The other day, my wife finally got me to go through some old cartons in our storage room that I had managed to not disturb for more than a decade and a half. While sifting through the boxes I found copies of old articles I had written and published back in the 1980’s. One column in particular struck me that was originally published in The Jerusalem Post on January 27, 1985, entitled “Slaves of the Revolution.” After reading it again after more than a quarter of a century, I realized, sadly, that I could have written the same article today with very few changes and minor updates. For your edification I reproduce said article below.
“Slaves of the Revolution”
“We are still faced with the task of training our youth to rebel against ‘servility within the revolution’ in all its forms – beginning with those Jews who were so much the slaves of the Russian Revolution that they even distributed proclamations calling for pogroms in the name of the revolution, and including the Palestine Communist Party (Jews) of our day, which is acting in alliance with the pogromists (Arabs) of Hebron and Tzefat.”
( Berl Katzenelson: Revolution and Tradition, 1934)
Berl Katzenelson was one of the central figures of Socialist Zionism of the group that spawned the likes of David Ben-Gurion and Yitzhak Ben-Zvi. One wonders how he would react were he alive today – in light of above stated views – to Peace Now demonstrators in the center of Hebron demonstrating against the Jews there and for today’s pogromists? How would he react to hearing major leaders of his own Labor Party declare that the fault of a Jew brutally murdered in Hebron lies, not with the Arab pogromists, but with the Jewish victim for having the chutzpa to “provoke” the descendants of the Arab pogromists of 1929 by being in Hebron in the first place?
One wonders how he would perceive the actions of a Jewish Defense Minister who orders Jewish soldiers to prevent, physically if necessary, the public lighting of a Chanukah menorah (Chanukia) on the site of ancient Jewish Shechem in order to avoid the possibility of Arab sensibilities being disturbed – Jewish sensitivities be damned? And what would Berl Katzenelson do today were he to see and hear members of his own Labor Party denounce a lone Jew for maintaining a vigil against the idea of Jews being summarily stoned on the roadways of Eretz Yisrael becoming an acceptable concept?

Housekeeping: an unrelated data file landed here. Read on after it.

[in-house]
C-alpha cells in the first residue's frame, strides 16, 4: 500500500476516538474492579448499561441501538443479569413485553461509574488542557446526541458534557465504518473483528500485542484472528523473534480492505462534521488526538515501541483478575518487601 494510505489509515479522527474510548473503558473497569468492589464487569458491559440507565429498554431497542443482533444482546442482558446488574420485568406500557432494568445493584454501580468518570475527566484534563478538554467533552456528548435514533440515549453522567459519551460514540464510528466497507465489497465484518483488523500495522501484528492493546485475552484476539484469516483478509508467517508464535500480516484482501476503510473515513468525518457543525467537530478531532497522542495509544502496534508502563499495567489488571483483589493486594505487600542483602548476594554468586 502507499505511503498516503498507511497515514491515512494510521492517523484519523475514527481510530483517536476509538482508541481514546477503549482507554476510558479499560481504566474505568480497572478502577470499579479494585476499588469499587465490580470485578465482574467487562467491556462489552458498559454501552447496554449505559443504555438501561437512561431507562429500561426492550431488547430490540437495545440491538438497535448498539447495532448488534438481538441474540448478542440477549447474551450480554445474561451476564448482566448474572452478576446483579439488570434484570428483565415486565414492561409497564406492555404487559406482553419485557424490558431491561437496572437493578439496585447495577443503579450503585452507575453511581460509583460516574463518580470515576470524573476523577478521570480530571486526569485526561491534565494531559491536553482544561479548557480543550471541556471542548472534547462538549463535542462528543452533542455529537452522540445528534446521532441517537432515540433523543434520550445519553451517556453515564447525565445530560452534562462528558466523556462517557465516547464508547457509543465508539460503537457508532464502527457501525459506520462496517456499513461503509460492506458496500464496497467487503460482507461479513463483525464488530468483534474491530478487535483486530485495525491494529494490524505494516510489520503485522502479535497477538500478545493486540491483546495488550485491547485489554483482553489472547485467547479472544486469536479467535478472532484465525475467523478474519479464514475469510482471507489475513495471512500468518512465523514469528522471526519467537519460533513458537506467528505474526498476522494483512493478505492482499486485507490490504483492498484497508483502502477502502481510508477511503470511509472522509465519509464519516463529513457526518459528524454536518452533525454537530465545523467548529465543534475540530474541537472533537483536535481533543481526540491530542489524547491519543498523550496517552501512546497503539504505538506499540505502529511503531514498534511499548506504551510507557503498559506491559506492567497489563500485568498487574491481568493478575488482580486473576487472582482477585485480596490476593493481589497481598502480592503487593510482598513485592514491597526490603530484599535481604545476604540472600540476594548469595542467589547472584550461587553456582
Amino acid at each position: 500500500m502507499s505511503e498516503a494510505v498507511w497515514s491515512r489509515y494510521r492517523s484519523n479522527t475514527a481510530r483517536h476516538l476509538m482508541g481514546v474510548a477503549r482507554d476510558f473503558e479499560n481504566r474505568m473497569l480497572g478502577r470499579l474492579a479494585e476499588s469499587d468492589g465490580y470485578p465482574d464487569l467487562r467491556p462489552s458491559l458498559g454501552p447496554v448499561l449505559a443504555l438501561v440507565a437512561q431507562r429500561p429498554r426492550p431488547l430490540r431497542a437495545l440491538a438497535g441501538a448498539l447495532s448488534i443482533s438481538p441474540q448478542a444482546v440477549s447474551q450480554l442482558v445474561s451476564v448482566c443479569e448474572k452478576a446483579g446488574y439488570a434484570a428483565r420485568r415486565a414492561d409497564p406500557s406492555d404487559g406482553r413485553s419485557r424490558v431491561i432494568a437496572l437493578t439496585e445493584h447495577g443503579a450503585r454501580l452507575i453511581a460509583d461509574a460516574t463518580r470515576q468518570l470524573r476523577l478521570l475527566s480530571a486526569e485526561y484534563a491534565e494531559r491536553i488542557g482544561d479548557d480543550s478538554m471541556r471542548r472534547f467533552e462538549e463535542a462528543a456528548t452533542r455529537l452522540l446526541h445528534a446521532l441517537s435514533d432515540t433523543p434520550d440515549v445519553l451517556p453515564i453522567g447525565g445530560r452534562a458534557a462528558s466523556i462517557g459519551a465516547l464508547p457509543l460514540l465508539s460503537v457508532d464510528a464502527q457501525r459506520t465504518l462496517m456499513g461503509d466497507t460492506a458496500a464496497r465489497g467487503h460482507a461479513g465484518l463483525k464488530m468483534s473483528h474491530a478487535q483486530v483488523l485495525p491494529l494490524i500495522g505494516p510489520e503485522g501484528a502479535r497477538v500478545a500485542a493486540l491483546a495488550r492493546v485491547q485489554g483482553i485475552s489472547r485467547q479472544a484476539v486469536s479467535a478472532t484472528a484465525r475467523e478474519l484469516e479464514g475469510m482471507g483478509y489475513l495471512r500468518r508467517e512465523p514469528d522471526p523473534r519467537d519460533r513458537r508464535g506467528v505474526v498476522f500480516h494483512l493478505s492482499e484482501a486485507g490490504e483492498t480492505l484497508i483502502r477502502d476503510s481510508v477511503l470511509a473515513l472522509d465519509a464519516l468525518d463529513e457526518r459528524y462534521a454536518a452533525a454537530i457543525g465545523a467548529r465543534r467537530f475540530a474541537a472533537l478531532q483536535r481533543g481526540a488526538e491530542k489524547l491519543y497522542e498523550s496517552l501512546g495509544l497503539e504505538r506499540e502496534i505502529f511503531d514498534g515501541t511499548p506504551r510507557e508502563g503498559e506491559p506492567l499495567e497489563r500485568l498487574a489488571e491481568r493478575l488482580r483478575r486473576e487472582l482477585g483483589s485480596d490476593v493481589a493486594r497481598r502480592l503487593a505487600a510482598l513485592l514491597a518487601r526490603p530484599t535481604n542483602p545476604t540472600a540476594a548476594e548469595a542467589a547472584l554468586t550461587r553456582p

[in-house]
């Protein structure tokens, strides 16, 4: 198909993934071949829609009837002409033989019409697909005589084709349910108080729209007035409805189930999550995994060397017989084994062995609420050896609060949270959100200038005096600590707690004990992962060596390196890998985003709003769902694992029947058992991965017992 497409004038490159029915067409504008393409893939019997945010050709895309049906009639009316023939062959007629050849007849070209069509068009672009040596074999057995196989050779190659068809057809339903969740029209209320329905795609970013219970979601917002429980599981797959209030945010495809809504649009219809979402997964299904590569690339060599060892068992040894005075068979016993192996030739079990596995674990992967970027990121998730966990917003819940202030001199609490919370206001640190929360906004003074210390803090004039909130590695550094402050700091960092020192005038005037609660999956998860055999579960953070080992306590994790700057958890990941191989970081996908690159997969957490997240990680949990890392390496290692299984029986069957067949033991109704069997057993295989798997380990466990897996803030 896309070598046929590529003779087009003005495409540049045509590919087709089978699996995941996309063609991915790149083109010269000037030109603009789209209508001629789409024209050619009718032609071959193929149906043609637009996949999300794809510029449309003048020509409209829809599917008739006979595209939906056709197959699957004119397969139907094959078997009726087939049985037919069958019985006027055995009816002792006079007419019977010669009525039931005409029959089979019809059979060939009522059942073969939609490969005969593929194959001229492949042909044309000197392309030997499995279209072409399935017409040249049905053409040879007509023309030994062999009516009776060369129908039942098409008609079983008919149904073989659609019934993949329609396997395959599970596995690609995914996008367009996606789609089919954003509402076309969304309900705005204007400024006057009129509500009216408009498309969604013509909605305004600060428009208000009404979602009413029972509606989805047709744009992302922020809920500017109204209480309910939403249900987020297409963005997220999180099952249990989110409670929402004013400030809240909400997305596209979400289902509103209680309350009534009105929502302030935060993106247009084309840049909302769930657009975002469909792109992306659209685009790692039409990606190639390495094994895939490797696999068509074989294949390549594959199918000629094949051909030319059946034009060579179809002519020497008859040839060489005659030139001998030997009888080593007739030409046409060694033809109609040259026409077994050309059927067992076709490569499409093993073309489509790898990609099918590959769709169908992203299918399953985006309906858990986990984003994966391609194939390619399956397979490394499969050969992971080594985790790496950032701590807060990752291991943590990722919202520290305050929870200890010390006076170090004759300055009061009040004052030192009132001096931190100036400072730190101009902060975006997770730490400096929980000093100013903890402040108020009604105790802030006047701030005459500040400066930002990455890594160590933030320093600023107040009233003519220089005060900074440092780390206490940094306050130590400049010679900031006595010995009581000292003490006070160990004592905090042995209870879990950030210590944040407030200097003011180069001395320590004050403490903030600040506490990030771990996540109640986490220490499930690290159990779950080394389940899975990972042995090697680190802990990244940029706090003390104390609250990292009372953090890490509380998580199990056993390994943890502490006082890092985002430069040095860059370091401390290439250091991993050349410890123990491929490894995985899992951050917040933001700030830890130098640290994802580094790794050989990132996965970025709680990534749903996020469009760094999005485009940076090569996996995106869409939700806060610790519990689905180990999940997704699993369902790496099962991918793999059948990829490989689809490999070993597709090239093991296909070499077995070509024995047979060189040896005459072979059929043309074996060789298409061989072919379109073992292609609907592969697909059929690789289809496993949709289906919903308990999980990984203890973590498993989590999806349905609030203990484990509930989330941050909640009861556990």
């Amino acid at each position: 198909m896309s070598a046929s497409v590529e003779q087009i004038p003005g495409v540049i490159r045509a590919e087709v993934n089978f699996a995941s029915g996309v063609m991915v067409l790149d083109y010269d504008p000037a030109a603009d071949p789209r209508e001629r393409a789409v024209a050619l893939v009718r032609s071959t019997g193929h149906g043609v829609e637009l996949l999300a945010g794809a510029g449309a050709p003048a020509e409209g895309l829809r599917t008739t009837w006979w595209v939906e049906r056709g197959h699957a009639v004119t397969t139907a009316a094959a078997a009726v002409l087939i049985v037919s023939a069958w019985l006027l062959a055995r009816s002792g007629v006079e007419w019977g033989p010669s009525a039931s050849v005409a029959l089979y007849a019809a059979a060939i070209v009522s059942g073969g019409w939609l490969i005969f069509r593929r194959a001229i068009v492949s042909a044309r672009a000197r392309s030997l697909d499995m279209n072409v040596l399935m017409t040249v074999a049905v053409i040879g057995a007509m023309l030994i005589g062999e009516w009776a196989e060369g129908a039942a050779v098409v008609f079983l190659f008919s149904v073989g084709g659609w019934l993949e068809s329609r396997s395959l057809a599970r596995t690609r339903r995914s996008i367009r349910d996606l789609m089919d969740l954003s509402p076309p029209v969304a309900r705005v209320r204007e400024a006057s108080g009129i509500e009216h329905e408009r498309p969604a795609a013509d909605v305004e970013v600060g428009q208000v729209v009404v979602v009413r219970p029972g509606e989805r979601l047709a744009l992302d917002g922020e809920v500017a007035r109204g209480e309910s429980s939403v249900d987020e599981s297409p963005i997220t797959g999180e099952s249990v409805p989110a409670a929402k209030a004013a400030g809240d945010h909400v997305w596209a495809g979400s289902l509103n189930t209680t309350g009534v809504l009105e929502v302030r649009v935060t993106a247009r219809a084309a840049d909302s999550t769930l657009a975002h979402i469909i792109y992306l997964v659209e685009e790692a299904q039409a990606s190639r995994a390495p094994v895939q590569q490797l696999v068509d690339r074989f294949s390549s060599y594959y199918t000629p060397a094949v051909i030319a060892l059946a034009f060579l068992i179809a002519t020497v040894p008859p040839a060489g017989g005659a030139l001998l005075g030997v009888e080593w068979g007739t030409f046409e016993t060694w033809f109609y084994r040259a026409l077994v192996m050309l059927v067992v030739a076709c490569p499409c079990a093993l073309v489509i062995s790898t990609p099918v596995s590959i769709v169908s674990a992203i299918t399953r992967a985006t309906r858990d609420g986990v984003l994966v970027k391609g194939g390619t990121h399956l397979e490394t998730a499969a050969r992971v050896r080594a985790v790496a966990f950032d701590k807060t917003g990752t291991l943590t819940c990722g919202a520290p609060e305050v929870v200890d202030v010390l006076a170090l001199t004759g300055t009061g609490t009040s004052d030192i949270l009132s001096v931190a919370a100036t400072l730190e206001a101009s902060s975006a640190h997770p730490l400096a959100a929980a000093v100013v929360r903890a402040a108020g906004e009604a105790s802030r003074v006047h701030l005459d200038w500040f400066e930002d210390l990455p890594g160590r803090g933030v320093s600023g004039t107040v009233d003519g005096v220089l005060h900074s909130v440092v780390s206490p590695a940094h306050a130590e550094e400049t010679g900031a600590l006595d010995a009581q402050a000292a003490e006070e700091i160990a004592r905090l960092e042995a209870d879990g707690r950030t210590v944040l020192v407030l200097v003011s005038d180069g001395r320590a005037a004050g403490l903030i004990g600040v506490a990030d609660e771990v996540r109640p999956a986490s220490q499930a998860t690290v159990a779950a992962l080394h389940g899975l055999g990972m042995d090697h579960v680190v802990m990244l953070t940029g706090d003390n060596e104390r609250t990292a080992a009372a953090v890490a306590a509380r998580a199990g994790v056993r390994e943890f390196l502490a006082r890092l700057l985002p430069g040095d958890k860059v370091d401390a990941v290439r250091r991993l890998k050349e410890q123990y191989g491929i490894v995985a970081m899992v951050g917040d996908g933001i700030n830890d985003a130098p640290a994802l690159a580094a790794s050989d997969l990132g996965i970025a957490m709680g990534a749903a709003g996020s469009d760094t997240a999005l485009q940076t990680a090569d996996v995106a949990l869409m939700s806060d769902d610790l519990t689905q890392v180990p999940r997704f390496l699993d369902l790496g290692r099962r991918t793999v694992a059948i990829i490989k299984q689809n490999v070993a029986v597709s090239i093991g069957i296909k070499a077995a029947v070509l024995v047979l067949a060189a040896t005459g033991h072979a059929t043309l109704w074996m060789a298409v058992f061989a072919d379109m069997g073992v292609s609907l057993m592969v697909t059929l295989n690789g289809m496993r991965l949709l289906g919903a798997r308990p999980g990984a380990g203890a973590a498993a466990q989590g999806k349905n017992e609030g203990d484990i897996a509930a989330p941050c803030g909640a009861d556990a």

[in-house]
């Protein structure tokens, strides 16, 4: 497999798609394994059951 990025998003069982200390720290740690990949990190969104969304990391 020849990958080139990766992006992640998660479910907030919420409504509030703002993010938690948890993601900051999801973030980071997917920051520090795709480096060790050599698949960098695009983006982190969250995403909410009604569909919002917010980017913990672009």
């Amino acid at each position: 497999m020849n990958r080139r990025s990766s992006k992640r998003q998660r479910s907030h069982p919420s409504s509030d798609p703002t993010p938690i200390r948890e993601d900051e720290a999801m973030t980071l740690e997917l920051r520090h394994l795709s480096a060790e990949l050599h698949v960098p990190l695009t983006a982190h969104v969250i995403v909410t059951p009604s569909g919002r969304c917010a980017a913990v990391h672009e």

Were Katzenelson alive today, he would, at the very least, write an editorial different from what one finds today in the newspaper he founded, Davar. He would no doubt write: “Whither Hast Thou Gone, O Labor Party of My Youth?” and end with a plea for a return of Jewish priorities in the Land of Israel. Certainly he would bristle at the idea that “settlement” has become a dirty word.
He would question the statement that Jewish settlement should be restricted solely to those areas that have no large Arab population, asking, “what about when we established the tiny Jewish settlement Tel Aviv alongside the huge Arab populated town of Jaffa?” He would rail against the blatant materialism of the Histadrut, the trade union he worked so hard for all his life. He would wonder, perhaps, why if the labor federation owns half of the countries industries, a bit of the equity cannot be shared with the poor members who are being forced out of work by economic circumstances – and the biggest of the “cruel bosses” is none other than the Histadrut itself.
Today, loving one’s country is considered old fashioned; love of one’s nation, the Jewish people, as a first priority, to be immoral. An entire generation of Israeli youth has been educated in an apparent vacuum devoid of traditional Zionist values. The inheritors established a social-political class structure that has succeeded in alienating countless potential olim and caused serious divisions among the Jews in the Land. The inheritors have built their own Galut (exile), complete with a Galut mentality – only here they are the goyim.
Those Jews who persist in believing in Jewish priorities, in Jewish values, settlement, the dignity of Jewish labor, sacrifice for one’s nation and land, patriotism and tradition, are scoffed at, looked upon with derision. Relics of bygone times. But it is in fact these newborn relics that yet wave the banner of Berl Katzenelson’s Jewish revolution in the Land of Israel. Perhaps not the socialist aspect, but certainly the Zionist one. For today, Berl Katzenelson would not recognize his own inheritors; because they have become the “slaves of the revolution.”
To the above reproduced article, I might add: Berl Katzenelson would no doubt be flabbergasted by not only his inheritors, but some of Jabotinsky’s inheritors, recognizing a newly invented nationality, the (Arab) Palestinians, then accepting their false claims to the Jewish Homeland at the expense of their fellow Jews, even to the point of willing to divide and deliver part of the Jewish People’s holy and eternal capital city, Jerusalem, to our generation’s pogromists. Clearly, nothing is new under the sun.